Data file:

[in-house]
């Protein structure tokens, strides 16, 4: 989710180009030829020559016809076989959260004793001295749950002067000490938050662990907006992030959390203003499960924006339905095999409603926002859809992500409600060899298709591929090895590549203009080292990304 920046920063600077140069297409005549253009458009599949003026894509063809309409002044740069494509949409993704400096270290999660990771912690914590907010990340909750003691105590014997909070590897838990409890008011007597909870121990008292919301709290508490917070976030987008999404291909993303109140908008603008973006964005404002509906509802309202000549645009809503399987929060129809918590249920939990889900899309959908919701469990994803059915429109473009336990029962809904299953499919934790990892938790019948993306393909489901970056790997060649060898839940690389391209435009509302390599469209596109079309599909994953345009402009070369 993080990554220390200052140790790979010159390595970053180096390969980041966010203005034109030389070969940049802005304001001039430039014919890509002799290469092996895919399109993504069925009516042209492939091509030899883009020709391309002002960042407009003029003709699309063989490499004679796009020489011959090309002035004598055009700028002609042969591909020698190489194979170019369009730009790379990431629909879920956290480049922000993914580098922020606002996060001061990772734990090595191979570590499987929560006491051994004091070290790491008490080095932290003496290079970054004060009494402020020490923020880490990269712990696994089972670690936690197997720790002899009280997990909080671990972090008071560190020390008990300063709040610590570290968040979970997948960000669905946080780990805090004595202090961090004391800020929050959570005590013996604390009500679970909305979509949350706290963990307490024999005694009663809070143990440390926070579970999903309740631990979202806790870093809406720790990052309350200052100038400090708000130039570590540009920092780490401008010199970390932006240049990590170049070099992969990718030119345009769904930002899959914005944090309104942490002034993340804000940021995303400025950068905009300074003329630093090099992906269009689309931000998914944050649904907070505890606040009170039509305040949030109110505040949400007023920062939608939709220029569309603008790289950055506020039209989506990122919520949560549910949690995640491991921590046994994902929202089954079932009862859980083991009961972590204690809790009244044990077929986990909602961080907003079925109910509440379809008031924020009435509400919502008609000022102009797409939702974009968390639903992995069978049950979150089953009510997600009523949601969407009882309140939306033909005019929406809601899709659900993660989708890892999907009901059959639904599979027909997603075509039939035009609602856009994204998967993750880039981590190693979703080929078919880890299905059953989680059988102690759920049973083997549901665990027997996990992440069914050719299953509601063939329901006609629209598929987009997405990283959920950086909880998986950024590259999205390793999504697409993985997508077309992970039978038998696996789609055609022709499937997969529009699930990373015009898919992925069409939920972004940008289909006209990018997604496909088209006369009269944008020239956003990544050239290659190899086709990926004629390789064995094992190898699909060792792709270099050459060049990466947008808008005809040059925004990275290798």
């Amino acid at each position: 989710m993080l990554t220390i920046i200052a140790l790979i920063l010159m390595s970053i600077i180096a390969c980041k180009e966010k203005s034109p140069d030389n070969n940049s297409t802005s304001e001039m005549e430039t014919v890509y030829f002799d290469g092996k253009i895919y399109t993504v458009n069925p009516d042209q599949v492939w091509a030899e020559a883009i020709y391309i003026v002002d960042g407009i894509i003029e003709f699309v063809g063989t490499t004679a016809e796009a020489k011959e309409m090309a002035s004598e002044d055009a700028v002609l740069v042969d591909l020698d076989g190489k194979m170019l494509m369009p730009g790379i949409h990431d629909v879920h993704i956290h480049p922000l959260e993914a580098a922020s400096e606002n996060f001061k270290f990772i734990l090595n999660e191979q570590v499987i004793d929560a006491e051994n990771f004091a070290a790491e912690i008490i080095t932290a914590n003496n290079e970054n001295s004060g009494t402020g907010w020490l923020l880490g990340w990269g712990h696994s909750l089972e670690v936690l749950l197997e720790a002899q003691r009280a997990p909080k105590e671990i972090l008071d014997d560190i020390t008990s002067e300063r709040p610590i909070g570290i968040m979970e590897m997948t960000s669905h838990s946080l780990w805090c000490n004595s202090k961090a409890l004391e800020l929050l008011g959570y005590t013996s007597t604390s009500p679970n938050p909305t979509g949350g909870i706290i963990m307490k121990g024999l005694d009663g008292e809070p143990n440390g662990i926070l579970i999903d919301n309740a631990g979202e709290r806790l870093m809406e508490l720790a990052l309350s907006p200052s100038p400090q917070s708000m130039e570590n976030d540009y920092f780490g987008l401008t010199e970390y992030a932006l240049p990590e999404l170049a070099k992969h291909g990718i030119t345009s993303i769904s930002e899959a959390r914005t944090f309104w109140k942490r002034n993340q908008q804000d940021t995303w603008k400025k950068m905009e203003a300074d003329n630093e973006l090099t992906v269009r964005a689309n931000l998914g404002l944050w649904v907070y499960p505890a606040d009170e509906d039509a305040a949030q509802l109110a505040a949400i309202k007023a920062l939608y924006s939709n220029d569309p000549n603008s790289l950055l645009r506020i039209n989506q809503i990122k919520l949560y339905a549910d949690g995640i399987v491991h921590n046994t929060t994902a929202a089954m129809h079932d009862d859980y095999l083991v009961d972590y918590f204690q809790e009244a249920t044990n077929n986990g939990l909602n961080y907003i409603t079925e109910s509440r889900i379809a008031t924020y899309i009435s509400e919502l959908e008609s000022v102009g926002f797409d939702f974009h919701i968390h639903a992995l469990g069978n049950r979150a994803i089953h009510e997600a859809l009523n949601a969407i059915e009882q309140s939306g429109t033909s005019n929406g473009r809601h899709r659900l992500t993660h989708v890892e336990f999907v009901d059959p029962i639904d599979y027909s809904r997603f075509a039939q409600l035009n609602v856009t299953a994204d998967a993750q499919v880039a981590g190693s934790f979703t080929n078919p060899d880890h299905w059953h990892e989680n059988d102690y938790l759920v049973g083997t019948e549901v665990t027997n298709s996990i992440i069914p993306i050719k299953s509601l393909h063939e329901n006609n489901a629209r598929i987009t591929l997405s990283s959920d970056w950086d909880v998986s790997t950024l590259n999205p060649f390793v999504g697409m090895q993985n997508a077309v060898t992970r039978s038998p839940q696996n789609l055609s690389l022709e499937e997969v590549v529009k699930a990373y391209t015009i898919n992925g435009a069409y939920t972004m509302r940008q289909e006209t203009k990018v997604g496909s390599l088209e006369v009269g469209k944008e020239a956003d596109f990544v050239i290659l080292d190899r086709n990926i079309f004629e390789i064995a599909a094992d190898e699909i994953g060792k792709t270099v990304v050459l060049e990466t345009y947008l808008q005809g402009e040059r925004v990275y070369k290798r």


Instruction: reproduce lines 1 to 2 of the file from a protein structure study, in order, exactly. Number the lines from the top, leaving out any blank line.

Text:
[in-house]
């Protein structure tokens, strides 16, 4: 989710180009030829020559016809076989959260004793001295749950002067000490938050662990907006992030959390203003499960924006339905095999409603926002859809992500409600060899298709591929090895590549203009080292990304 920046920063600077140069297409005549253009458009599949003026894509063809309409002044740069494509949409993704400096270290999660990771912690914590907010990340909750003691105590014997909070590897838990409890008011007597909870121990008292919301709290508490917070976030987008999404291909993303109140908008603008973006964005404002509906509802309202000549645009809503399987929060129809918590249920939990889900899309959908919701469990994803059915429109473009336990029962809904299953499919934790990892938790019948993306393909489901970056790997060649060898839940690389391209435009509302390599469209596109079309599909994953345009402009070369 993080990554220390200052140790790979010159390595970053180096390969980041966010203005034109030389070969940049802005304001001039430039014919890509002799290469092996895919399109993504069925009516042209492939091509030899883009020709391309002002960042407009003029003709699309063989490499004679796009020489011959090309002035004598055009700028002609042969591909020698190489194979170019369009730009790379990431629909879920956290480049922000993914580098922020606002996060001061990772734990090595191979570590499987929560006491051994004091070290790491008490080095932290003496290079970054004060009494402020020490923020880490990269712990696994089972670690936690197997720790002899009280997990909080671990972090008071560190020390008990300063709040610590570290968040979970997948960000669905946080780990805090004595202090961090004391800020929050959570005590013996604390009500679970909305979509949350706290963990307490024999005694009663809070143990440390926070579970999903309740631990979202806790870093809406720790990052309350200052100038400090708000130039570590540009920092780490401008010199970390932006240049990590170049070099992969990718030119345009769904930002899959914005944090309104942490002034993340804000940021995303400025950068905009300074003329630093090099992906269009689309931000998914944050649904907070505890606040009170039509305040949030109110505040949400007023920062939608939709220029569309603008790289950055506020039209989506990122919520949560549910949690995640491991921590046994994902929202089954079932009862859980083991009961972590204690809790009244044990077929986990909602961080907003079925109910509440379809008031924020009435509400919502008609000022102009797409939702974009968390639903992995069978049950979150089953009510997600009523949601969407009882309140939306033909005019929406809601899709659900993660989708890892999907009901059959639904599979027909997603075509039939035009609602856009994204998967993750880039981590190693979703080929078919880890299905059953989680059988102690759920049973083997549901665990027997996990992440069914050719299953509601063939329901006609629209598929987009997405990283959920950086909880998986950024590259999205390793999504697409993985997508077309992970039978038998696996789609055609022709499937997969529009699930990373015009898919992925069409939920972004940008289909006209990018997604496909088209006369009269944008020239956003990544050239290659190899086709990926004629390789064995094992190898699909060792792709270099050459060049990466947008808008005809040059925004990275290798």